Clutch: What advice do you have for children who have experienced this form of abuse? How do they regain ownership over their body?
I put physical abuse on the same level with sexual abuse. When someone hits you it’s always a bad touch. Nobody has the right to harm your body with objects or with their hands. I would encourage a youngster to talk to their teachers, guidance counselor, or to call the police if they are being harmed. I know that many people, especially some black folks, will have a problem with me saying this. But your children are not your “property.” They come through you, not from you. They have the same rights to personal safety that you do as an adult.

Clutch: As an adult, how did you find ways to cope in terms of dealing with your abuse and anger?
Lots of therapy, years in fact. I had to learn that it was okay for me to be angry about what happened to me. It was okay for me to break the silence and talk about it all even when it made others uncomfortable. Writing this book was therapeutic for me, especially since I know that it has helped others. I also had healthy outlets like sports. I could take out my aggression and energy onto the basketball court. Sports helped me learn how to be assertive, creative, and to make my energies mean something. I also continue to educate myself to challenge many of the things that I was taught. I had to un-break cycles of ignorance, secrets, and lies that were taught to me so I don’t repeat dysfunctional behaviors.

Clutch: As a society, as a whole, how do we go about changing learned behavior- especially in terms of physical abuse?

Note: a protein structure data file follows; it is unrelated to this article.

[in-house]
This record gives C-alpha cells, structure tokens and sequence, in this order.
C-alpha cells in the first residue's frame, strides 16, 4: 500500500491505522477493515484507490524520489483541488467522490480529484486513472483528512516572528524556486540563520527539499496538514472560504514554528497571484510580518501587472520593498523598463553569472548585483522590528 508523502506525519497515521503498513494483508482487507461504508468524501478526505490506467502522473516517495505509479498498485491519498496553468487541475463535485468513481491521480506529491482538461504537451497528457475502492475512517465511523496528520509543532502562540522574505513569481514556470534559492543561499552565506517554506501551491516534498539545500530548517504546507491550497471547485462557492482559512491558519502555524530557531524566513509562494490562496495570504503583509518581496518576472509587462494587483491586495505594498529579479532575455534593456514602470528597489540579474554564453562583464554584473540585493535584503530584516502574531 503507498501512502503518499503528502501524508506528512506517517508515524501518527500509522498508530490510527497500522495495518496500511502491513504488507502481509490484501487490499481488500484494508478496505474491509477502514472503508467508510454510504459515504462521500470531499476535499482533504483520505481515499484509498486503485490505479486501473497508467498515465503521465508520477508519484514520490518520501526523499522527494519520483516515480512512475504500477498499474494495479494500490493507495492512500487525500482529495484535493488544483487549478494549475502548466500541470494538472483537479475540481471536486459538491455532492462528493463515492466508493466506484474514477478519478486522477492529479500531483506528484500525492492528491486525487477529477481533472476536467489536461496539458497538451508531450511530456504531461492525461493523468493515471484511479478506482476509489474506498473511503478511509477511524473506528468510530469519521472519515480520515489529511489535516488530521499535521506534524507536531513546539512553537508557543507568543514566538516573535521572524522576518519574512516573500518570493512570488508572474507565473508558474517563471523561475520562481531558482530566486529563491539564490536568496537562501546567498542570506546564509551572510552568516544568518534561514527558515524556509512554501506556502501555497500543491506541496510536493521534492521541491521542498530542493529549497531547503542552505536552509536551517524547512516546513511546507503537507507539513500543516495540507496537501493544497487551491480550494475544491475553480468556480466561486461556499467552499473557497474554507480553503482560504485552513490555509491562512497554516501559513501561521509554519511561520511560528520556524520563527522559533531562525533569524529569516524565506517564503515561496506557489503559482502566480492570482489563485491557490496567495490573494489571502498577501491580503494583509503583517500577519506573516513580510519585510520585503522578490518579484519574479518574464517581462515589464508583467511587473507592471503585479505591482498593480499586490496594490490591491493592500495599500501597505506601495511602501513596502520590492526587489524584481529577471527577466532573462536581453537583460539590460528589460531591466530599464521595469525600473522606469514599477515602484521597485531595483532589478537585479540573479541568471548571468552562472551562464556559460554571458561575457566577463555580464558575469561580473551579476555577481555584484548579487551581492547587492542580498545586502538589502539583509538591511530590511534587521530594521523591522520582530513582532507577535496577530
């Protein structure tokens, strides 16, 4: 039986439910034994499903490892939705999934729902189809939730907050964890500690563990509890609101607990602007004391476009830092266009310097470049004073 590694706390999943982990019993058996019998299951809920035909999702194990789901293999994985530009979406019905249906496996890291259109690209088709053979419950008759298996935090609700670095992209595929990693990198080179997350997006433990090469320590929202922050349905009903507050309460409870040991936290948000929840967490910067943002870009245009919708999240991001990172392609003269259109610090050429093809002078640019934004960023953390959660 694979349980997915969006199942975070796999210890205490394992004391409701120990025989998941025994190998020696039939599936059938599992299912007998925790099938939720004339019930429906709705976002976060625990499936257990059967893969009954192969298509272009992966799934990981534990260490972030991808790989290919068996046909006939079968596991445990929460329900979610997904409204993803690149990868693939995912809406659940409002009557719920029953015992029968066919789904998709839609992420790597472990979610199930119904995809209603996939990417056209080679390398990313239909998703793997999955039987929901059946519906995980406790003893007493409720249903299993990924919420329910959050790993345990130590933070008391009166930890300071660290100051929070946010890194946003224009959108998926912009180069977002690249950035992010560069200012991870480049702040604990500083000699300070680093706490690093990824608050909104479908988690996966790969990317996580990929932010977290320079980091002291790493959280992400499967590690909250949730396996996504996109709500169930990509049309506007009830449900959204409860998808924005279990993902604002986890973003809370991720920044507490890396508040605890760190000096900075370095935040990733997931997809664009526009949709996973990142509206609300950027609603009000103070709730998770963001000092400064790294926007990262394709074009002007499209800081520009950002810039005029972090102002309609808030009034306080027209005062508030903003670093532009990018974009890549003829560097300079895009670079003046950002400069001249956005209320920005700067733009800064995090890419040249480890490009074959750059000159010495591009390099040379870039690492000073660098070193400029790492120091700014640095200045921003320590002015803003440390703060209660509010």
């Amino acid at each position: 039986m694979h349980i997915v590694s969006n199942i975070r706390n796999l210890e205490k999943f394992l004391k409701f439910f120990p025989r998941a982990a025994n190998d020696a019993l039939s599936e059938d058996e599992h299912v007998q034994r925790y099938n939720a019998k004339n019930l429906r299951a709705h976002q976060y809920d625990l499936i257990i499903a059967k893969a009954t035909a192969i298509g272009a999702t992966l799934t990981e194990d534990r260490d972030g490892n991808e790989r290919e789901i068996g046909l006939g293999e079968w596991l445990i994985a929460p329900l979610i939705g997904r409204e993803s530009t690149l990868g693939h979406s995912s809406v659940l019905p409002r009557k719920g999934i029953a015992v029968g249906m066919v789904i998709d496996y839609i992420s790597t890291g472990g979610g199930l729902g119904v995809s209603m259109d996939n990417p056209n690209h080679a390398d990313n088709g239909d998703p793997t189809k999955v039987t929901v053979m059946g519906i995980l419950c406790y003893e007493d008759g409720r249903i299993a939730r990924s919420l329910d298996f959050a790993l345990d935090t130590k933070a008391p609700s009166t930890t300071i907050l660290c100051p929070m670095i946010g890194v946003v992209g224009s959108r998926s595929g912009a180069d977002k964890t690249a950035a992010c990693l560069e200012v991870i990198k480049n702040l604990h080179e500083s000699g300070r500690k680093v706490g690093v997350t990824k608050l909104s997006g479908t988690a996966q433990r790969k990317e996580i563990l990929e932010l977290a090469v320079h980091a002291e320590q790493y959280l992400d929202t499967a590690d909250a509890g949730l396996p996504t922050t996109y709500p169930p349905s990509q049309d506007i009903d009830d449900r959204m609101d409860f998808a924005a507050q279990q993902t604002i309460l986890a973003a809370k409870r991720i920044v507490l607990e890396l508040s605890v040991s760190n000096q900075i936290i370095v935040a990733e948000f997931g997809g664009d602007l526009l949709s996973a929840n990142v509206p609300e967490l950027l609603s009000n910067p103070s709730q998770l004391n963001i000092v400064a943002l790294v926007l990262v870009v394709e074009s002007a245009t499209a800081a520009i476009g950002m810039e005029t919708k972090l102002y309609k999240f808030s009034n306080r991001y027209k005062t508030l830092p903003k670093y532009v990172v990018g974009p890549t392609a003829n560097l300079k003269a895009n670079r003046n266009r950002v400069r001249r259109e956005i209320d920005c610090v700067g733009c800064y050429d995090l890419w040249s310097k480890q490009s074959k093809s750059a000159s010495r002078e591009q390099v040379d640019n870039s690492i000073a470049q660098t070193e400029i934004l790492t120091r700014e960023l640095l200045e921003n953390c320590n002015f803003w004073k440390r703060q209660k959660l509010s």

Through education and dialogue. This is why history is so important. It’s a useful tool. If we can discover the roots to certain problems and behaviors then perhaps we can trace their evolution and function over time. Then we can find solutions. As far as whipping is concerned, we need to understand how this ritual altered black family life beginning in West African societies on through to contemporary life. What did the Africans do? What negative impact did European contact have on our traditions. How did they worsen over time? What healthy non-violent childrearing practices did African Americans develop historically to contend with racism? This dialogue needs to happen with historians, social workers, psychologists, clergy, black adults and children. We all need to teach and help each other because the souls of our children are at stake. The future of the race is at stake.

Clutch: What can we expect next from Stacey Patton? Will there be more books to follow?
You can expect me to continue trying to get this message to others, to spark some healthy and useful dialogue at all levels of our community and from the outside as well. Yes, I do plan to write more books.

For more information about Stacey Patton please visit www.staceypatton.com